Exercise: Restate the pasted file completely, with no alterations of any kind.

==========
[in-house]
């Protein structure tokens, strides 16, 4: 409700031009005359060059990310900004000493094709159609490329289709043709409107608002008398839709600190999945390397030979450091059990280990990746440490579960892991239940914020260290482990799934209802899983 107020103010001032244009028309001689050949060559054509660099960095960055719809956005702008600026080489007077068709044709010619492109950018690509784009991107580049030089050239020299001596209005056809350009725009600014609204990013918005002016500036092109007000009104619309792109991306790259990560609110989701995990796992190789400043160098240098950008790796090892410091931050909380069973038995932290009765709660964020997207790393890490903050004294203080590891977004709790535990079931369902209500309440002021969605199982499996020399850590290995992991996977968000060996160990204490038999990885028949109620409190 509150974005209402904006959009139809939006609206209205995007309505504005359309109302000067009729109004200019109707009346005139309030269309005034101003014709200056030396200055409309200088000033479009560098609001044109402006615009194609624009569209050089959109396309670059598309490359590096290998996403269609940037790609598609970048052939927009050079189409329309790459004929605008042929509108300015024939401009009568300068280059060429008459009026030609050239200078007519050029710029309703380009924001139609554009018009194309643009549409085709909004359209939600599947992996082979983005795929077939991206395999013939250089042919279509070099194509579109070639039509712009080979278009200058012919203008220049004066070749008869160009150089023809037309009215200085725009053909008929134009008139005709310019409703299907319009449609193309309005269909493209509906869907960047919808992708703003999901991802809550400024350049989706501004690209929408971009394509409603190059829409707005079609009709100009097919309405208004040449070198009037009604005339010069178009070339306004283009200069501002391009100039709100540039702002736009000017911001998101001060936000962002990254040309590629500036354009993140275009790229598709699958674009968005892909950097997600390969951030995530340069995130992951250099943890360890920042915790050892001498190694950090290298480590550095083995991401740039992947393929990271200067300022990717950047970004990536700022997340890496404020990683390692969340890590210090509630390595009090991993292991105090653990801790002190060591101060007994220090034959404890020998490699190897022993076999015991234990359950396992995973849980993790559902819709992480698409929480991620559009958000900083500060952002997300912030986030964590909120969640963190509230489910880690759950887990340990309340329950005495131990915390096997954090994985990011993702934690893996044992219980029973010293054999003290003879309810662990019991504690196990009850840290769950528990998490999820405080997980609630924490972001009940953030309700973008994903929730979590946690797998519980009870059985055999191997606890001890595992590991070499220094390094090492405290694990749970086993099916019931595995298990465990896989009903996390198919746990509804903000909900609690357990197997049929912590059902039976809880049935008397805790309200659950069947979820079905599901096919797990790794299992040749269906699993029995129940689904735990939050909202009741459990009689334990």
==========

[in-house]
């Protein structure tokens, strides 16, 4: 409700031009005359060059990310900004000493094709159609490329289709043709409107608002008398839709600190999945390397030979450091059990280990990746440490579960892991239940914020260290482990799934209802899983 107020103010001032244009028309001689050949060559054509660099960095960055719809956005702008600026080489007077068709044709010619492109950018690509784009991107580049030089050239020299001596209005056809350009725009600014609204990013918005002016500036092109007000009104619309792109991306790259990560609110989701995990796992190789400043160098240098950008790796090892410091931050909380069973038995932290009765709660964020997207790393890490903050004294203080590891977004709790535990079931369902209500309440002021969605199982499996020399850590290995992991996977968000060996160990204490038999990885028949109620409190 509150974005209402904006959009139809939006609206209205995007309505504005359309109302000067009729109004200019109707009346005139309030269309005034101003014709200056030396200055409309200088000033479009560098609001044109402006615009194609624009569209050089959109396309670059598309490359590096290998996403269609940037790609598609970048052939927009050079189409329309790459004929605008042929509108300015024939401009009568300068280059060429008459009026030609050239200078007519050029710029309703380009924001139609554009018009194309643009549409085709909004359209939600599947992996082979983005795929077939991206395999013939250089042919279509070099194509579109070639039509712009080979278009200058012919203008220049004066070749008869160009150089023809037309009215200085725009053909008929134009008139005709310019409703299907319009449609193309309005269909493209509906869907960047919808992708703003999901991802809550400024350049989706501004690209929408971009394509409603190059829409707005079609009709100009097919309405208004040449070198009037009604005339010069178009070339306004283009200069501002391009100039709100540039702002736009000017911001998101001060936000962002990254040309590629500036354009993140275009790229598709699958674009968005892909950097997600390969951030995530340069995130992951250099943890360890920042915790050892001498190694950090290298480590550095083995991401740039992947393929990271200067300022990717950047970004990536700022997340890496404020990683390692969340890590210090509630390595009090991993292991105090653990801790002190060591101060007994220090034959404890020998490699190897022993076999015991234990359950396992995973849980993790559902819709992480698409929480991620559009958000900083500060952002997300912030986030964590909120969640963190509230489910880690759950887990340990309340329950005495131990915390096997954090994985990011993702934690893996044992219980029973010293054999003290003879309810662990019991504690196990009850840290769950528990998490999820405080997980609630924490972001009940953030309700973008994903929730979590946690797998519980009870059985055999191997606890001890595992590991070499220094390094090492405290694990749970086993099916019931595995298990465990896989009903996390198919746990509804903000909900609690357990197997049929912590059902039976809880049935008397805790309200659950069947979820079905599901096919797990790794299992040749269906699993029995129940689904735990939050909202009741459990009689334990």